They say that “people who need people are the luckiest people in the world.” If you’d like an example, look no further than retiree John Walek. John is the president of the retiree-organized Warner Lambert-Pfizer retiree group – a position he’s held for the last 23 years!
John joined Warner Lambert as a mechanic in the corporate office maintenance building in 1957, the year after the company moved its corporate headquarters to Morris Plains, N.J. He worked his way up from maintenance mechanic, becoming a supervisor and eventually a facilities manager, which is a position he held for many years. In 1986 he retired as the head facilities manager for corporate headquarters following nearly 30 years of loyal service.
In his positions, John was responsible for the maintenance of corporate headquarters. The job was complex, but rewarding, he explains. “I was tasked with taking care of everything at headquarters – from the grounds to air conditioning and heating, cleaning responsibilities, maintaining the Helipad and chauffeur areas, and the garages. At one time I was in charge of security at headquarters, until a separate division was created for that. I truly was charged with just about everything! I was even responsible for snow removal. I was the one who went out at 2 a.m. on snowy days to advise the executives whether we should open or close or have a late opening.”
John admits that getting out of his warm bed during heavy snow storms was never easy, but it was all part of the job and he was happy to be able to do it. “I kept that place running!” he says with a laugh, adding, “In all seriousness, I had some dirty jobs to do, but someone had to do them and the work was important. My colleagues and I had a role in ensuring the comfort, and in some ways the health and safety, of all employees. It was nice to be appreciated for that.”
At the end of the day, the employees – the people John passed in the halls every day and the people he worked side-by-side with – are the ones who made all his years at Warner Lambert enjoyable. “It was most rewarding for me just to be surrounded by all those wonderful people,” he said.
Perhaps this is why when he retired in 1986, John decided to attend a retiree group meeting. “I remember that first meeting. At the time, the group was two years old and it was being run by a good friend of mine named Mike Gold. The meeting was very poorly attended – there were maybe 12 or 15 people. After attending my second meeting I jokingly said to my friend, ‘Hey, Mike, you’re doing something wrong!’ and Mike just looked at me and said in his very deep and distinguished voice, ‘Well John, what would you do?’ So I shared my idea of getting a list of retirees from personnel and doing a mailing to raise awareness of the group meetings. Mike told me to go for it, and much to our surprise personnel was very supportive and helpful… they provided us with all the information we needed. We did a mailing with a return postcard and little by little more people started to come to the meetings.”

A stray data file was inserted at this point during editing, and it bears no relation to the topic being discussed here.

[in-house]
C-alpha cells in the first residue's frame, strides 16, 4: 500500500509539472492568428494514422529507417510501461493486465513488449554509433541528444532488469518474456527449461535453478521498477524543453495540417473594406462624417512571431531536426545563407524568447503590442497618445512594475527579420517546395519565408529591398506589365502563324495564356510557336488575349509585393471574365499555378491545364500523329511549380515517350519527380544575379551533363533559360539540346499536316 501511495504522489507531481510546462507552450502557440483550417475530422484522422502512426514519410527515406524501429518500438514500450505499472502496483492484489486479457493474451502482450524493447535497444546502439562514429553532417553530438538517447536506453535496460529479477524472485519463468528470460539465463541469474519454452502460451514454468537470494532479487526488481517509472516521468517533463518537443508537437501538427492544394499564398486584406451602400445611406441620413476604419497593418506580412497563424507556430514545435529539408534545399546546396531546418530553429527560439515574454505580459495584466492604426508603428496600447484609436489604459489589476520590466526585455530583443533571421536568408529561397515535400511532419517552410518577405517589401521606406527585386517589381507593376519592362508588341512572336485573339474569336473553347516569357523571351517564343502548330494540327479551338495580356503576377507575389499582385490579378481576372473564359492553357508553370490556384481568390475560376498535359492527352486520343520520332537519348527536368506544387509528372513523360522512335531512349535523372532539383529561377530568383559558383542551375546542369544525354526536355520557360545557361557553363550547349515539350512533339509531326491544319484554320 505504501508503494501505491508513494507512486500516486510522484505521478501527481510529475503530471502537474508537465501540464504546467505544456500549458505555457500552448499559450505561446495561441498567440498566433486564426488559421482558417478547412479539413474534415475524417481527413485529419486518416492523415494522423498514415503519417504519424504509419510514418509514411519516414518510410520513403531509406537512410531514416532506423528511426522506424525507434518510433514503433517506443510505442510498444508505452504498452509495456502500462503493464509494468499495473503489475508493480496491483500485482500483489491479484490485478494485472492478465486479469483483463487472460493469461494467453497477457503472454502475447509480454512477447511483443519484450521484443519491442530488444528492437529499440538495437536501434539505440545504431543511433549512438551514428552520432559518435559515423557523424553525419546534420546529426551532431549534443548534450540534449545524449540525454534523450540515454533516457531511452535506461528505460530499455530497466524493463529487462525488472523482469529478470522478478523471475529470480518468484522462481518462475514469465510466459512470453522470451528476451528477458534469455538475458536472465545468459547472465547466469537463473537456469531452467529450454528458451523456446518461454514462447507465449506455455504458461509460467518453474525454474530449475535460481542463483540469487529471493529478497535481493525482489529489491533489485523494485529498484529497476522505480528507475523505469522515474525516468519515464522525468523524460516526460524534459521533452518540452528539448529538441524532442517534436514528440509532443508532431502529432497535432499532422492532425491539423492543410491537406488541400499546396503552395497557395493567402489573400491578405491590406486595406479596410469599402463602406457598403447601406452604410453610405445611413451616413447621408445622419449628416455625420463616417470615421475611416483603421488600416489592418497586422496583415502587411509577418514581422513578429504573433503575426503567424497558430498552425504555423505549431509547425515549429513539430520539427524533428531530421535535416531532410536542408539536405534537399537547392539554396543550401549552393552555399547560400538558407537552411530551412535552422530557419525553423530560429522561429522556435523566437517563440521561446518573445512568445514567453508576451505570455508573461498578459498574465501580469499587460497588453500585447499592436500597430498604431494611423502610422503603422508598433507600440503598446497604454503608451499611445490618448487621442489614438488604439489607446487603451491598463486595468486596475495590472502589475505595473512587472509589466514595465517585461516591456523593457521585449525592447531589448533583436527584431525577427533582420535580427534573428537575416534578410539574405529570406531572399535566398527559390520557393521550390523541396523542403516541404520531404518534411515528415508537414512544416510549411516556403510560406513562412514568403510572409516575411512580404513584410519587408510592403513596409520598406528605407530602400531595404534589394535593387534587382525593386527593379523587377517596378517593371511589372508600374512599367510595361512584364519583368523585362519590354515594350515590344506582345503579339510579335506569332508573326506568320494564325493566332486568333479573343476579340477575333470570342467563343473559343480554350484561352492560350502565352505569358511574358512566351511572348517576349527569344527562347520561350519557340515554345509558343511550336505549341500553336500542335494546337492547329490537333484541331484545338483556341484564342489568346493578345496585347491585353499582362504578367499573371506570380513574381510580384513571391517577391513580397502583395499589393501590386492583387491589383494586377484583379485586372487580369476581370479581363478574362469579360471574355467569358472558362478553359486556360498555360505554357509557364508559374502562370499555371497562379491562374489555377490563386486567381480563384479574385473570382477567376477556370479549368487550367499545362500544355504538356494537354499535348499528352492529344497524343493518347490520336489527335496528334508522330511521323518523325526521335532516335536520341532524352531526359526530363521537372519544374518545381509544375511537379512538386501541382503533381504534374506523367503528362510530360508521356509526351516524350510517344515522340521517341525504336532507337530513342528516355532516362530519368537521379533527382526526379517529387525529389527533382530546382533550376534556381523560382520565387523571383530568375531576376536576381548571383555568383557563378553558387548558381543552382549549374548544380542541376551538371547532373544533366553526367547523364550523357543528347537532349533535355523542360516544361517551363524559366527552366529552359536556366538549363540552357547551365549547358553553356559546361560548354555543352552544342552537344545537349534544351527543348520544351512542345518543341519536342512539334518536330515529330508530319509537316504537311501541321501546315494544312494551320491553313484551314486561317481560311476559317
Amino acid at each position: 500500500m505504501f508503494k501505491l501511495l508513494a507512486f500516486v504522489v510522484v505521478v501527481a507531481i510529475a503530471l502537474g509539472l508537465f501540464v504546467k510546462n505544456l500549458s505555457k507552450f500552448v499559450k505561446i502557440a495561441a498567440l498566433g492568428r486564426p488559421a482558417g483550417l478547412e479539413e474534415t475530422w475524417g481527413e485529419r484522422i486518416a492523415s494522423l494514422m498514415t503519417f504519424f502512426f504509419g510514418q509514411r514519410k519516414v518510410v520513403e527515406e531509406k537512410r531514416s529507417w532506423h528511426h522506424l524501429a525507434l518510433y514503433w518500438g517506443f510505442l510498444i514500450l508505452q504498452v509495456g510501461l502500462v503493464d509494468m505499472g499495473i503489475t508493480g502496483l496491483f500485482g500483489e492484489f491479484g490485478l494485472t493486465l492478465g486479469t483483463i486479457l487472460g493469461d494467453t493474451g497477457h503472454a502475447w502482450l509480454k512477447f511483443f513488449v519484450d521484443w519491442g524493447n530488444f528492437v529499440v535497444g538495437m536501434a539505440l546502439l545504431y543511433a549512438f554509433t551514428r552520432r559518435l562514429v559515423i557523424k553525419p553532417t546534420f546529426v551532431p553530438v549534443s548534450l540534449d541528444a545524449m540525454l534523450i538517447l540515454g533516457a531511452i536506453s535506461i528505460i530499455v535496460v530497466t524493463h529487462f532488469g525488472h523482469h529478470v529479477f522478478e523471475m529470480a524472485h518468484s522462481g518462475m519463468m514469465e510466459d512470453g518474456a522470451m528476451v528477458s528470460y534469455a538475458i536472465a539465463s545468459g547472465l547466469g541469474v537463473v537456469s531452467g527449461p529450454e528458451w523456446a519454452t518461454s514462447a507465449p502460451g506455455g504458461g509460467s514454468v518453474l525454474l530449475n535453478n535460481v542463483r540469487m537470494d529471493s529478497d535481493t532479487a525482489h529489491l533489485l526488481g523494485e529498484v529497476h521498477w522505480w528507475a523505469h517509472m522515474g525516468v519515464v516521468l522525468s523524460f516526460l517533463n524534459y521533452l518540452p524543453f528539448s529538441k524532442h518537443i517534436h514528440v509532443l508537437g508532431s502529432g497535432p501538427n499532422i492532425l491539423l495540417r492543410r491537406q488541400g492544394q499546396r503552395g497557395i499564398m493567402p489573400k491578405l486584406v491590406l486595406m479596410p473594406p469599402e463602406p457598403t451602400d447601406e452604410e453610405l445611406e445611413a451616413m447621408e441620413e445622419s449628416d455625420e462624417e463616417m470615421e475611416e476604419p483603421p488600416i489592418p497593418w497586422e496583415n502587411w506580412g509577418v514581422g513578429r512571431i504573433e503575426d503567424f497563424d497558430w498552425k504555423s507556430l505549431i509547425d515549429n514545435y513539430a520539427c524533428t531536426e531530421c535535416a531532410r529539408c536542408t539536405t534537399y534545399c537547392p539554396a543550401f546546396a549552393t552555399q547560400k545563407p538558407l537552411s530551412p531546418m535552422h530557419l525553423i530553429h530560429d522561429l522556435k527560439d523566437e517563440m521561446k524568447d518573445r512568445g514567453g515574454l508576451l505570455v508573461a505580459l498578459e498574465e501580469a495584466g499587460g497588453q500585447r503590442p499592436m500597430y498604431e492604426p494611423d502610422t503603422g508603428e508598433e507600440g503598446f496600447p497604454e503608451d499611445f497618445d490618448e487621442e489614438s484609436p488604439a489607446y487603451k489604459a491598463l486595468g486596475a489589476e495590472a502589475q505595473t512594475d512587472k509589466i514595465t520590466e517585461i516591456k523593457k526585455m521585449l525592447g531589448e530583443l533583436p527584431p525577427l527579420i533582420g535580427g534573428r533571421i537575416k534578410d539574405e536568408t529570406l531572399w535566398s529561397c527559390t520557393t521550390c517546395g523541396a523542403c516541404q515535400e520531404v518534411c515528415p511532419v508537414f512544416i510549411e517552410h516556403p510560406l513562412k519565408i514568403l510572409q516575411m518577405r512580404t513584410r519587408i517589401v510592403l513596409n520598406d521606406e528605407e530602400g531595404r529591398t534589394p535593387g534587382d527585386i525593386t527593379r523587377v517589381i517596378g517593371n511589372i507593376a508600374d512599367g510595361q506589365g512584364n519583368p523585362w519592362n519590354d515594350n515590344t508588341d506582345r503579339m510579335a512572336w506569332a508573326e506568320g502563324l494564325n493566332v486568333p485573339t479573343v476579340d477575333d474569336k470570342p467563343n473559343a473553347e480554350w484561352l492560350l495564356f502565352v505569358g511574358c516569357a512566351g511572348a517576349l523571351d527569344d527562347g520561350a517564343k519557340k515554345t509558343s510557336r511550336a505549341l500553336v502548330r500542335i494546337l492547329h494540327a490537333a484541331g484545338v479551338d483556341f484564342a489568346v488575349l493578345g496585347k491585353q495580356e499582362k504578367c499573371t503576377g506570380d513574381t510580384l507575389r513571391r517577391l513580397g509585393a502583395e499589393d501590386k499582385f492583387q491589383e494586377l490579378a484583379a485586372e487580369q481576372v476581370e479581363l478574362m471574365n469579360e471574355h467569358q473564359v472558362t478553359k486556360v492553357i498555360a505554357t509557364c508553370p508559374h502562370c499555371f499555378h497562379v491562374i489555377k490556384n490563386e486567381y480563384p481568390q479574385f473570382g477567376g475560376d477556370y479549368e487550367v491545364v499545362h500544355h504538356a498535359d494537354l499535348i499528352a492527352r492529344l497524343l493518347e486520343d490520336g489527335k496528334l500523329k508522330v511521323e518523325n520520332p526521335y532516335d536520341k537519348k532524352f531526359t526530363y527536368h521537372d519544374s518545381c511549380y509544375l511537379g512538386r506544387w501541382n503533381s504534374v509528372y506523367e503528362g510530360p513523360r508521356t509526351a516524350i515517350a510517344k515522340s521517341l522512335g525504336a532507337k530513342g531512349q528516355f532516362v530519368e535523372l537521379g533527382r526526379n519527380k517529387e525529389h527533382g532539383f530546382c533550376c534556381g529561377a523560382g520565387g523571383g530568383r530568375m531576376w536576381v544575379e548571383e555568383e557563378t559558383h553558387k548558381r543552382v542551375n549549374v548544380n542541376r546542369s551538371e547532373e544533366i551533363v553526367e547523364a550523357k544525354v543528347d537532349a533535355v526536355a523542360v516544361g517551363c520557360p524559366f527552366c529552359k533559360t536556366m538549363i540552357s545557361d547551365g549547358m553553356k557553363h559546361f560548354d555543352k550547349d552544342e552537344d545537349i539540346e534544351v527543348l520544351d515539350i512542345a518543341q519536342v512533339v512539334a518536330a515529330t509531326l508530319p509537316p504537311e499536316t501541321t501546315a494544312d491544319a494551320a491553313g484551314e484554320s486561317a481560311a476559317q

That year, John took over as president of the Warner Lambert-Pfizer retiree group and he hasn’t slowed down since. “For 23 years now I’ve been the President of the group… I also serve as treasurer/secretary. I get together with the travel agents, I go to the printer to get the mailings together, and then I actually do the mailing. I guess you could say I’m doing it all, again! But I wouldn’t have it any other way. I love leading the group and spending time with my retiree friends.”
The Warner Lambert-Pfizer retiree group currently has 250 members and meets on the second Wednesday of every month (except for two months in the winter) at the VFW on Route 53 in Morris Plains. During their meetings, the group takes time to socialize but also discusses important issues relevant to them as retirees. The group often participates in company-lead letter writing campaigns to local government officials. “We may be retired, but we’re still rather involved in current affairs,” comments John. “And, I would be remiss if I didn't mention the 10 member advisory board that meets before each meeting. They are the cornerstone of our group and they keep us going.”
In addition to staying active with the company and within the local community, the group spends a lot of time traveling. They take monthly bus trips, two short (3 or 4 days) trips, and two longer trips or cruises a year. “Some of our upcoming day trips include the UN later in June, Monmouth Race Track in July and a luncheon at Lake Wallenpaupack in August. A large group just returned from an overseas trip to Scandinavia and Russia,” said John. “One of our most memorable foreign trips was to Ireland… there were 84 of us on that trip! We had to take two separate tour buses and go to different places and then cross-over in the afternoon. All of the historic places we were touring were so old – and relatively small – that they couldn’t accommodate a group our size!”
When John isn’t working on club activities, he enjoys bowling with friends and spending time with his family, most especially his wife and grandchildren. But the Warner Lambert-Pfizer retiree group clearly holds a special place in his heart. When asked why it’s important for retirees to remain connected, John simply replies, “You spend a large part of your life working at a particular job and you develop a bond with those people. You just have to pay your respects to your fellow employees! And what better way to do that then to live life to its fullest?”
We couldn’t agree more.